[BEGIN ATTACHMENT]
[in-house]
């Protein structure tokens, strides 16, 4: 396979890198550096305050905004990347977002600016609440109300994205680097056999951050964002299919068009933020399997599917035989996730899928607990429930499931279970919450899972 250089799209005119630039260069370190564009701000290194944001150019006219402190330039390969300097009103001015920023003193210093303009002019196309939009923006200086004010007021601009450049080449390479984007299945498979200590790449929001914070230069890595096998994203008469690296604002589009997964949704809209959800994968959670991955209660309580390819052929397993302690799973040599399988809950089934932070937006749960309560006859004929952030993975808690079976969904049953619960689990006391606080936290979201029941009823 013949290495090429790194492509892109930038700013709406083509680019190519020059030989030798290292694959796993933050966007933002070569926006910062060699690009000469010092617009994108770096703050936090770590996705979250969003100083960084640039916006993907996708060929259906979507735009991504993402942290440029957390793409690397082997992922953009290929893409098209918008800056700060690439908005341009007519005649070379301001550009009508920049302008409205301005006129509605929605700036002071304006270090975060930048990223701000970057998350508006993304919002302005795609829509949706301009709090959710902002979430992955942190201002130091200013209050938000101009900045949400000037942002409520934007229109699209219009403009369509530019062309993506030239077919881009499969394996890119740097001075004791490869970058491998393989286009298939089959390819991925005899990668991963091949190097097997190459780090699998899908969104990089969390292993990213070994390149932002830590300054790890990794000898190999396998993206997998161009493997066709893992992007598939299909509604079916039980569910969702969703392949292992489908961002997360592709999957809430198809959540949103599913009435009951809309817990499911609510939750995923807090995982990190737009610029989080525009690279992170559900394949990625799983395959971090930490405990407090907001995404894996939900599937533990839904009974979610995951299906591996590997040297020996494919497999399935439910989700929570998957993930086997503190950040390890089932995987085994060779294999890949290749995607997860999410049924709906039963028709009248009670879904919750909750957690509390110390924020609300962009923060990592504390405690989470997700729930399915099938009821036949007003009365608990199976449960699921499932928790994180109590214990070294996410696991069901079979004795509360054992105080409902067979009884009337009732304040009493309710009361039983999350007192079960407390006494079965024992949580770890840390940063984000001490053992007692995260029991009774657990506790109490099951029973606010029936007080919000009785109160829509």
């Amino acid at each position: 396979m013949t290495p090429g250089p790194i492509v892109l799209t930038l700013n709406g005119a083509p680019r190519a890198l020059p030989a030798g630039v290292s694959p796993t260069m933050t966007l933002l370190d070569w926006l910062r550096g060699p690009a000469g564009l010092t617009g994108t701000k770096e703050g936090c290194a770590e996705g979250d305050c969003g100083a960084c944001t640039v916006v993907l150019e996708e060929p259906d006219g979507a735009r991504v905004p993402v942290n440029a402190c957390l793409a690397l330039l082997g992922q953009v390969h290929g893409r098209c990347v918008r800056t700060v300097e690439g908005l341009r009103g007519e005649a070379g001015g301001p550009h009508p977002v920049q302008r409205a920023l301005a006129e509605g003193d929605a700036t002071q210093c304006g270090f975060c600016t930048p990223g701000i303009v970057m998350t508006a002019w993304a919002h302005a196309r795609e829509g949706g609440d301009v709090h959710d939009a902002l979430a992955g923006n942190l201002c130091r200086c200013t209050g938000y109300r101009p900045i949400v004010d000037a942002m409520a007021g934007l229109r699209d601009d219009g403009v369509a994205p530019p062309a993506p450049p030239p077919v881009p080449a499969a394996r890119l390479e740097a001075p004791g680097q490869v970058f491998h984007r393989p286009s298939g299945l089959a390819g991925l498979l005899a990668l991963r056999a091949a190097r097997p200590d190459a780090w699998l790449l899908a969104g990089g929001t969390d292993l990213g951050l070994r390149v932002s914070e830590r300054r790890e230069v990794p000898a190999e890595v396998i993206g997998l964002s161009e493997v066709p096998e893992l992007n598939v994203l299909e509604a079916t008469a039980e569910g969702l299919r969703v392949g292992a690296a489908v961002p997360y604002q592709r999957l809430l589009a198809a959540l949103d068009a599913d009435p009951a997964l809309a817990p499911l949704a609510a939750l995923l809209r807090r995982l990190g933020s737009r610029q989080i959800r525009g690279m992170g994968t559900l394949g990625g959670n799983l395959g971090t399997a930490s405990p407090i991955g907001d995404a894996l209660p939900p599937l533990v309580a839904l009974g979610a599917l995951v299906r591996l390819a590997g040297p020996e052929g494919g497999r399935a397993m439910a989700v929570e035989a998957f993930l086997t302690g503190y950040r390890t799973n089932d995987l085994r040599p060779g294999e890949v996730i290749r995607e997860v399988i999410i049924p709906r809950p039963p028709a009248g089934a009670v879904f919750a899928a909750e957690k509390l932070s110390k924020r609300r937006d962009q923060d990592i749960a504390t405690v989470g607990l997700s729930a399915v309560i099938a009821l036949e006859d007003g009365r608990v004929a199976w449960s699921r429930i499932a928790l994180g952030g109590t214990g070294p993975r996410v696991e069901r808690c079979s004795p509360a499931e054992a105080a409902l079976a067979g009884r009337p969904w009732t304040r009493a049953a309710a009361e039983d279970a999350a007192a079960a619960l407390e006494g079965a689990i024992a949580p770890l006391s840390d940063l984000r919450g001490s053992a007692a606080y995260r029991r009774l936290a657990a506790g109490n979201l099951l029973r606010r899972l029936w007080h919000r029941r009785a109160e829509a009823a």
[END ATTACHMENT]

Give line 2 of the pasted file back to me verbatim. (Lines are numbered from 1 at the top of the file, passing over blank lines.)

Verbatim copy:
């Protein structure tokens, strides 16, 4: 396979890198550096305050905004990347977002600016609440109300994205680097056999951050964002299919068009933020399997599917035989996730899928607990429930499931279970919450899972 250089799209005119630039260069370190564009701000290194944001150019006219402190330039390969300097009103001015920023003193210093303009002019196309939009923006200086004010007021601009450049080449390479984007299945498979200590790449929001914070230069890595096998994203008469690296604002589009997964949704809209959800994968959670991955209660309580390819052929397993302690799973040599399988809950089934932070937006749960309560006859004929952030993975808690079976969904049953619960689990006391606080936290979201029941009823 013949290495090429790194492509892109930038700013709406083509680019190519020059030989030798290292694959796993933050966007933002070569926006910062060699690009000469010092617009994108770096703050936090770590996705979250969003100083960084640039916006993907996708060929259906979507735009991504993402942290440029957390793409690397082997992922953009290929893409098209918008800056700060690439908005341009007519005649070379301001550009009508920049302008409205301005006129509605929605700036002071304006270090975060930048990223701000970057998350508006993304919002302005795609829509949706301009709090959710902002979430992955942190201002130091200013209050938000101009900045949400000037942002409520934007229109699209219009403009369509530019062309993506030239077919881009499969394996890119740097001075004791490869970058491998393989286009298939089959390819991925005899990668991963091949190097097997190459780090699998899908969104990089969390292993990213070994390149932002830590300054790890990794000898190999396998993206997998161009493997066709893992992007598939299909509604079916039980569910969702969703392949292992489908961002997360592709999957809430198809959540949103599913009435009951809309817990499911609510939750995923807090995982990190737009610029989080525009690279992170559900394949990625799983395959971090930490405990407090907001995404894996939900599937533990839904009974979610995951299906591996590997040297020996494919497999399935439910989700929570998957993930086997503190950040390890089932995987085994060779294999890949290749995607997860999410049924709906039963028709009248009670879904919750909750957690509390110390924020609300962009923060990592504390405690989470997700729930399915099938009821036949007003009365608990199976449960699921499932928790994180109590214990070294996410696991069901079979004795509360054992105080409902067979009884009337009732304040009493309710009361039983999350007192079960407390006494079965024992949580770890840390940063984000001490053992007692995260029991009774657990506790109490099951029973606010029936007080919000009785109160829509």